Wearable Bio-Tracker Sees Potential in Military Training

Sept. 8, 2016

Researchers at Missouri University of Science and Technology have invented a wearable fitness monitor marketed toward military training and patients with dementia. In addition to tracking fine-grained movements, the device also measures the  humidity, temperature, and pressure of the ambient environment. It is sensitive to bio-signals that can be detected through the skin including heart rate, respiration, and electrical signals generated by the sympathetic nervous system as a person reacts to stimuli. 

The team is seeking approval for the device as a tracker during combat training at Fort Leonard Wood, Missouri. It could save money by detecting early signs of injury so that soldiers in training can pause their regime before a condition persists. For example, resting for 72 hours after a concussion could save a soldier from having to leave training all together.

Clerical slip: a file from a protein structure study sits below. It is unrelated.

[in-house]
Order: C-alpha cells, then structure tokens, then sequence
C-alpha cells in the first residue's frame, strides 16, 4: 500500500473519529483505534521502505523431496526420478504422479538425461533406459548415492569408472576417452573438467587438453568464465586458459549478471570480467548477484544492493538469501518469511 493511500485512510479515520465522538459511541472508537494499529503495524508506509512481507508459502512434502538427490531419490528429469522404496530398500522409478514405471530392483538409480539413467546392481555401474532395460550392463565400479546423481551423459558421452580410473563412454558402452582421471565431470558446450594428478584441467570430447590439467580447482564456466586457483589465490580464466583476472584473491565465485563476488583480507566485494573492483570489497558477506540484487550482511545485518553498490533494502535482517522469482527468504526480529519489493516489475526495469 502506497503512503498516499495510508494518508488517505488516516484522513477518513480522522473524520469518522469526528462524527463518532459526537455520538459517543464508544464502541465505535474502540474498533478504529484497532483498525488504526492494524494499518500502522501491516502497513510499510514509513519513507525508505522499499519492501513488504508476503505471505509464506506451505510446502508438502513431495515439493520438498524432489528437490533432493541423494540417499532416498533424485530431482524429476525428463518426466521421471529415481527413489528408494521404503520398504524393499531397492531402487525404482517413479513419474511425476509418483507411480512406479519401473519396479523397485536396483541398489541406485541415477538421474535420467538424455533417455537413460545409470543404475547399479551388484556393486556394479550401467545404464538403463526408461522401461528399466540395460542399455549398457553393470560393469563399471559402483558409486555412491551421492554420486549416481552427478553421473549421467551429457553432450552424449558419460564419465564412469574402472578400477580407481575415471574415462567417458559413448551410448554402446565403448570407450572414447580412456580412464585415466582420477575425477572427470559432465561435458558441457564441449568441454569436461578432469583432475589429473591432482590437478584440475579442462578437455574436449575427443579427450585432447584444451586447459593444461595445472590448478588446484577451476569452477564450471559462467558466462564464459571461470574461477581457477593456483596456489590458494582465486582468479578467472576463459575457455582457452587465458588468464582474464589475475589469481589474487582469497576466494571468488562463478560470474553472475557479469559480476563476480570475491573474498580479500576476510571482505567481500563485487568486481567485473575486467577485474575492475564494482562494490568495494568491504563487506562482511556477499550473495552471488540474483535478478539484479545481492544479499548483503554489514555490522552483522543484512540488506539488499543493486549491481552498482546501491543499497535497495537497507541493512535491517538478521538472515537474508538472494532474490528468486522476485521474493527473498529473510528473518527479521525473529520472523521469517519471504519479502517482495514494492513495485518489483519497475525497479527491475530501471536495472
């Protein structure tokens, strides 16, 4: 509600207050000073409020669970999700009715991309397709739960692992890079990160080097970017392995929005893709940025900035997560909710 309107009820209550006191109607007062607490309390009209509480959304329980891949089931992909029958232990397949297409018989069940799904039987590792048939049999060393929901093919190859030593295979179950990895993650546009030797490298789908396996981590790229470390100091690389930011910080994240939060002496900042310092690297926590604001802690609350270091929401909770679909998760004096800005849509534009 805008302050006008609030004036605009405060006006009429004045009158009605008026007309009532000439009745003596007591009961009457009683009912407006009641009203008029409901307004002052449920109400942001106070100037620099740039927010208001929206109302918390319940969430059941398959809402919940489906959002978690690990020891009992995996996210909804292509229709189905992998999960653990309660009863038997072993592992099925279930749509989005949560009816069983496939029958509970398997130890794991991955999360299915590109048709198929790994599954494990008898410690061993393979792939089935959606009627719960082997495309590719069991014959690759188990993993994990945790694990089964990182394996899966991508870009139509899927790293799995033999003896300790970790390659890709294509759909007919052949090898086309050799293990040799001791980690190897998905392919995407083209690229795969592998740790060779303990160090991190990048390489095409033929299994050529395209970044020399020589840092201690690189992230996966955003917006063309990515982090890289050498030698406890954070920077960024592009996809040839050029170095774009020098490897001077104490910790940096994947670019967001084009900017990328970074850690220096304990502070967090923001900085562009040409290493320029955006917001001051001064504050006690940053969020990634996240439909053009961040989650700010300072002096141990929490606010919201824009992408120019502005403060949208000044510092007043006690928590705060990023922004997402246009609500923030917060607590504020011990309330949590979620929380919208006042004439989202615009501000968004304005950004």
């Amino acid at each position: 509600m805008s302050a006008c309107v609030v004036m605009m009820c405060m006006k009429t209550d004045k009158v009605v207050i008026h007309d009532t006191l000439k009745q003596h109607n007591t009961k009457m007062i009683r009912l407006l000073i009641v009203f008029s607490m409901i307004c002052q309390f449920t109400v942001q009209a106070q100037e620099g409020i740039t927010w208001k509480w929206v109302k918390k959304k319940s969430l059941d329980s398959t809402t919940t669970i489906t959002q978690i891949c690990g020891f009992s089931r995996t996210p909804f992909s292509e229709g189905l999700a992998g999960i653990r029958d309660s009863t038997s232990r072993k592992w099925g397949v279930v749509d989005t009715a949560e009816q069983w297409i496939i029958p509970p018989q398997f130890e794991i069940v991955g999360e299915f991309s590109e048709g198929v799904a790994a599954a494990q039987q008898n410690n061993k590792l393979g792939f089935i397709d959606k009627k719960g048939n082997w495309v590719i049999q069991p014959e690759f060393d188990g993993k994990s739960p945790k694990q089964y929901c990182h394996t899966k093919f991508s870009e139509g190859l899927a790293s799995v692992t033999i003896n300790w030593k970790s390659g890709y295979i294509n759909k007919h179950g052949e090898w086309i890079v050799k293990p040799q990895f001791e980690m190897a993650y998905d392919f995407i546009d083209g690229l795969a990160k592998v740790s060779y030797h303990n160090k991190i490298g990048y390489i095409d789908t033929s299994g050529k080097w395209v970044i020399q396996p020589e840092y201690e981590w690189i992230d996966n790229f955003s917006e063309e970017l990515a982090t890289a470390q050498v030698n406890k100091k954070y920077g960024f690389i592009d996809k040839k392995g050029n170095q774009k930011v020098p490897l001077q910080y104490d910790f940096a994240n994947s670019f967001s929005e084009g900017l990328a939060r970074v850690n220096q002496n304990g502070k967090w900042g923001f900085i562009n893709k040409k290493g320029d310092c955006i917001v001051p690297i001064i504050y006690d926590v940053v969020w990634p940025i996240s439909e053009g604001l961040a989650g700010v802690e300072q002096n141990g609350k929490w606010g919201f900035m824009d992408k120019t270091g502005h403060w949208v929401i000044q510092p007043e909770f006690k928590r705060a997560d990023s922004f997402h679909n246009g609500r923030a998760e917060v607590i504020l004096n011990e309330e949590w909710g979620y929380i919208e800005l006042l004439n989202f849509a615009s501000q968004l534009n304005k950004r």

For patients with dementia, the watch includes a GPS and communicates with nearby Bluetooth beacons for various location contexts.

The device uses machine learning-based analytics to recognize motions by the wearer. 

About the Author

Leah Scully | Associate Content Producer

Leah Scully is a graduate of The College of New Jersey. She has a BS degree in Biomedical Engineering with a mechanical specialization.  Leah is responsible for Machine Design’s news items that cover industry trends, research, and applied science and engineering, along with product galleries. Visit her on Facebook, or view her profile on LinkedIn

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